Nairobi with her mother, Reyna, at the Fabretto Education Center’s library in Estelí.
Is it possible to teach your 4-year-old to read? For Reyna Gutiérrez, it all depends on the time parents dedicate to their children and how eager they are in helping them learn.
Reyna is the mother of three girls and a primary teacher at the Fabretto Education Center in Estelí, Nicaragua. Through Fabretto, she has been trained in innovative methodologies such as Open Learning, which uses a play-based approach in order to motivate students throughout the learning process. “Children should not be receptors of knowledge from the teacher, on the contrary should be protagonists of their own learning,” says Reyna. However, according to the teacher, receiving the best education in class is not enough, a complementary factor is parent involvement. Something she has been able to do very well with her youngest daughter, Nairobi.
When Nairobi entered first grade she could not only read fluently, but also did better than most children her age. The national reading competition promoted by the Ministry of Education was approaching, and Nairobi was selected to represent her school. “They asked me to read a story in front of a lot of people,” she recalls. The judges valued intonation and fluency, and after careful consideration results were announced: Nairobi was the best reader in her age category across the entire city of Estelí. “When I heard that my daughter had won first place in reading at the municipal level, I felt very proud and even began to cry,” confesses the committed mother, who taught Nairobi how to read at only 4 years of age. Reyna remembers when her husband gave Nairobi her first book: Uncle Tom’s Cabin, a book many could refer to as complex for her age. “My husband and I did not do all that for our daughter to win a contest… we did it to stay close to her,” says Reyna.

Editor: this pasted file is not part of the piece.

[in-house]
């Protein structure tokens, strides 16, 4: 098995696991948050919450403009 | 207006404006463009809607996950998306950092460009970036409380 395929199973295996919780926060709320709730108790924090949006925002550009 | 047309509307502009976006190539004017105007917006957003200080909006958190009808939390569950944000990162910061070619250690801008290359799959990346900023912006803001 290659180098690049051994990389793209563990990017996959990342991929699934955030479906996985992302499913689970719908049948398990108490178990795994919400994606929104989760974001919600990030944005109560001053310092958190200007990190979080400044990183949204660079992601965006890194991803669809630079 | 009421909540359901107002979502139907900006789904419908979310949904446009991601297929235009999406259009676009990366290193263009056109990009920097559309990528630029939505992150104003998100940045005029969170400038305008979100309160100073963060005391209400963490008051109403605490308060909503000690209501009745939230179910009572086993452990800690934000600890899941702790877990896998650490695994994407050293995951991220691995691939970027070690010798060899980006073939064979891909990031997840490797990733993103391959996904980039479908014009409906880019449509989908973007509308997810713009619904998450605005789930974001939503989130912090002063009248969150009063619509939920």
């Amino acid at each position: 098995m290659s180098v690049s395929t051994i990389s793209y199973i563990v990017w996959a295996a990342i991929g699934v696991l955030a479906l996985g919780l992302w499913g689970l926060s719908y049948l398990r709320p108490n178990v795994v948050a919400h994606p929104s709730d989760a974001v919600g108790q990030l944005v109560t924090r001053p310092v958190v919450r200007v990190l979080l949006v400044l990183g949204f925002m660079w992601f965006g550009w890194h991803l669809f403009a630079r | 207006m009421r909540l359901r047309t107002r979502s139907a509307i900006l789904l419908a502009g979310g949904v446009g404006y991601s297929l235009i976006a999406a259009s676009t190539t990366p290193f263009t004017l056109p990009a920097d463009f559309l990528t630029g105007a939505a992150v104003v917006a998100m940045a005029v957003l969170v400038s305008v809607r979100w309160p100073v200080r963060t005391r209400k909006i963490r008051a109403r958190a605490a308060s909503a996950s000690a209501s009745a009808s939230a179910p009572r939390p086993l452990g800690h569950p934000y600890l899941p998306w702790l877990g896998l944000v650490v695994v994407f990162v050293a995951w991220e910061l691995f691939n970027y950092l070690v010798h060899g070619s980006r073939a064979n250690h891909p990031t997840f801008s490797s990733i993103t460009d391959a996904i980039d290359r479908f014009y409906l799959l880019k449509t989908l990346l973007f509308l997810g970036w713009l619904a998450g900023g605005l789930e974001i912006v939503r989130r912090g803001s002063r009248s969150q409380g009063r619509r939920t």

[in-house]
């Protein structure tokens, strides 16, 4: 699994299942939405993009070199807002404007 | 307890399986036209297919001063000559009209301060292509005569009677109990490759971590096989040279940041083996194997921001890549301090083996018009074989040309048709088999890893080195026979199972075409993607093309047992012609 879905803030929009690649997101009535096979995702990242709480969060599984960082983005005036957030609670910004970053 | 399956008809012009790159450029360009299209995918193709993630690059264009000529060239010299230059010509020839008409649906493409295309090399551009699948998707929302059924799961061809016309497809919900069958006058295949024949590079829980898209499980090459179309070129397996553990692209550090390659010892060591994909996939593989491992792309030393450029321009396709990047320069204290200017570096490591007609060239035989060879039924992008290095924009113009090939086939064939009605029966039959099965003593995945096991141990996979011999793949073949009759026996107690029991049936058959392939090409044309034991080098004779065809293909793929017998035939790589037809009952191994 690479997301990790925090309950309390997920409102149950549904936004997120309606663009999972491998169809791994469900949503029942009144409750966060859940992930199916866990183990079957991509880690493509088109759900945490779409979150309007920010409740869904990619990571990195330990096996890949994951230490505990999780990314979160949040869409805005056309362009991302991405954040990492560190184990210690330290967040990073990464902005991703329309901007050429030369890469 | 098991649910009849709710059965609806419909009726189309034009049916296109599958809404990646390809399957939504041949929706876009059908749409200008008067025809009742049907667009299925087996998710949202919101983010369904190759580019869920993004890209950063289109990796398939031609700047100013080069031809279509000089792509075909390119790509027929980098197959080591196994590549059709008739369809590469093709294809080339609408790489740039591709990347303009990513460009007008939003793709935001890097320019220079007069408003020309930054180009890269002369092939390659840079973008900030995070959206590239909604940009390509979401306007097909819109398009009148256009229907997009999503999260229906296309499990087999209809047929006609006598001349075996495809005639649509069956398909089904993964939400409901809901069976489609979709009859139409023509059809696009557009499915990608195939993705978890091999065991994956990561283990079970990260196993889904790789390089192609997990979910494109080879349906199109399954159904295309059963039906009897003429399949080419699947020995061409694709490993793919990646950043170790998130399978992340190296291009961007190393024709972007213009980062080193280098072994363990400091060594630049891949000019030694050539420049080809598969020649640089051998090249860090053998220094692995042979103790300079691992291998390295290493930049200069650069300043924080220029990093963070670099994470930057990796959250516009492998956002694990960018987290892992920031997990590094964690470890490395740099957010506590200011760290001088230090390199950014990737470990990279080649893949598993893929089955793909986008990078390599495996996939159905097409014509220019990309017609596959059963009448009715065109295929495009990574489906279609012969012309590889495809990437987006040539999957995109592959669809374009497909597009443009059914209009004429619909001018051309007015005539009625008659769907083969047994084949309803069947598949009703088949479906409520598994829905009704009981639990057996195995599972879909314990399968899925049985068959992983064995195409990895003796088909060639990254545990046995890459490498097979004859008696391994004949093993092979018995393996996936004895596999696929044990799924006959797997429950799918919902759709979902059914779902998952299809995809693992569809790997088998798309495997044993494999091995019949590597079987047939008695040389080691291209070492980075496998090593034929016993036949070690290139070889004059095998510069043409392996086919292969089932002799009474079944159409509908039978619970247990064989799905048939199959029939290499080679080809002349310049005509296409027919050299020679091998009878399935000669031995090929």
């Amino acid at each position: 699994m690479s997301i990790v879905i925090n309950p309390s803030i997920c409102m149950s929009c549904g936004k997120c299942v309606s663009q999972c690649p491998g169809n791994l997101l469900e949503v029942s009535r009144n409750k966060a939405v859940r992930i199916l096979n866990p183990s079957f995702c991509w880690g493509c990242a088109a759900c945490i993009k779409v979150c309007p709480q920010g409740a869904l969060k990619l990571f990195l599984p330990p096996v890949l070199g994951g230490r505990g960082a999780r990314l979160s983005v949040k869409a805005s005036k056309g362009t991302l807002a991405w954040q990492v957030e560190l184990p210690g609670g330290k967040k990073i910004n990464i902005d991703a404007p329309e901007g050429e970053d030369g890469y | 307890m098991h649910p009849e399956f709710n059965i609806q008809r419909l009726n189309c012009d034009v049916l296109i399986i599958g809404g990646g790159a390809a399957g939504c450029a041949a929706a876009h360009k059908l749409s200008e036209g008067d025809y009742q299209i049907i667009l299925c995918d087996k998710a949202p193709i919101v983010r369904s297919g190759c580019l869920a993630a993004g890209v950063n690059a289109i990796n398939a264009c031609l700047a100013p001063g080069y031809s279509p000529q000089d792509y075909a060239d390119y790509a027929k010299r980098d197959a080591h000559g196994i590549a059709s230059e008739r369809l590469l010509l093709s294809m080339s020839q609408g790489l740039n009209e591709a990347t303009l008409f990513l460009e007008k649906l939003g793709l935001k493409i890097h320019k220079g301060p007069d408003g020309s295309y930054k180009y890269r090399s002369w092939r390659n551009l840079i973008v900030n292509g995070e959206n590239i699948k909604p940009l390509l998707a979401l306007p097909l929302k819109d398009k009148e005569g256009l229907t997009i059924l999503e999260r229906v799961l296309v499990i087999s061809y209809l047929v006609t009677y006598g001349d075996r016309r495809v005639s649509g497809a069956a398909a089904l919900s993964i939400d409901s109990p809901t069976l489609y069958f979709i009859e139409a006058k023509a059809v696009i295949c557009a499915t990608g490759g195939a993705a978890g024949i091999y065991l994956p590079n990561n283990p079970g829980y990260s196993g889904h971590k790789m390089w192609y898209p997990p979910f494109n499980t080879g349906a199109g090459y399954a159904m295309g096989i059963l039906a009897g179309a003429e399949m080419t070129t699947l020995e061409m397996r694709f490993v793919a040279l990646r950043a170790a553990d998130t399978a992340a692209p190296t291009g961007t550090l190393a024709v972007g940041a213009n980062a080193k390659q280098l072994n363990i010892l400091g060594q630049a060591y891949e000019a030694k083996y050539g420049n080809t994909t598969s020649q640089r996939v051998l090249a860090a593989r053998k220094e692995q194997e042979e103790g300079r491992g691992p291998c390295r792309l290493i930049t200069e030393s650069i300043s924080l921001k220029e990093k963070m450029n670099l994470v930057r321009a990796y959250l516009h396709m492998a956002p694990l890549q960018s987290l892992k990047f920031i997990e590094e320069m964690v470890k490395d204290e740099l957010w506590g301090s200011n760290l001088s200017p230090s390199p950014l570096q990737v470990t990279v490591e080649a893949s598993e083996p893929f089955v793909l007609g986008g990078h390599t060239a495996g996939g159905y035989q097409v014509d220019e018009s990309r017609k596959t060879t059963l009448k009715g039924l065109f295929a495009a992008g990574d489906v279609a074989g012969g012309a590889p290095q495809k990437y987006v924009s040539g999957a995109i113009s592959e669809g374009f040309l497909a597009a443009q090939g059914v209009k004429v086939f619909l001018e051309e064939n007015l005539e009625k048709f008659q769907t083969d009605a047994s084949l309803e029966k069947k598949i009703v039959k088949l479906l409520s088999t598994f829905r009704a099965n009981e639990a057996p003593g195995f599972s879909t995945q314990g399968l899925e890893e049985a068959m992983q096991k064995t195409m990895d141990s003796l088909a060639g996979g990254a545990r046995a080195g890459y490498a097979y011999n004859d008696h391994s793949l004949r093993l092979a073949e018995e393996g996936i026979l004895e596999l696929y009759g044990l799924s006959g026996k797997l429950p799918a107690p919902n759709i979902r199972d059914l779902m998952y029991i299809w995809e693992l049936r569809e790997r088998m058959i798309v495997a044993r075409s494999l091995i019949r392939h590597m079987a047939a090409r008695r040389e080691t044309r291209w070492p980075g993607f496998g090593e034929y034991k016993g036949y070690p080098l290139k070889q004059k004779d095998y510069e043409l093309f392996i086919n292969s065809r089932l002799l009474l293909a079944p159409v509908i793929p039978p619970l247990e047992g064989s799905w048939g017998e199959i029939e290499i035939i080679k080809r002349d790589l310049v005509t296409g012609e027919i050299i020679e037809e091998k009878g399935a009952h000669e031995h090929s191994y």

The teacher and mother took advantage of her daughter’s desire to learn, dedicating at least one hour a day to teach Nairobi how to read. Reyna’s effort not only awakened Nairobi’s interest in reading, but also developed a strong mother-daughter bond. Today, Nairobi helps her mom create songs and games that Reyna later shares in class with her own students. “Sometimes she [Nairobi] would urge me to practice in order to become a good teacher. I am her mother but I also learn from her every day,” Reyna confesses with a smile.
Nairobi currently attends first grade of primary school and is a prominent student. She visits the Fabretto Education Center’s library often and chooses a new book to read every day. Reading has sparked Nairobi’s interest in wanting to learn new things and continues to be an activity that she enjoys sharing with her mother and family.
At Fabretto, we recognize the important role mothers play in the education and development of their children. Therefore, we implement workshops and promote parental involvement in school activities. In 2016, over 1990 parents –76% mothers– received training in educational techniques to help improve literacy skills. Our goal is to empower mothers and fathers from the most vulnerable areas of Nicaragua, providing them with the necessary tools to allow them to become the best version of themselves and improve their children’s futures.
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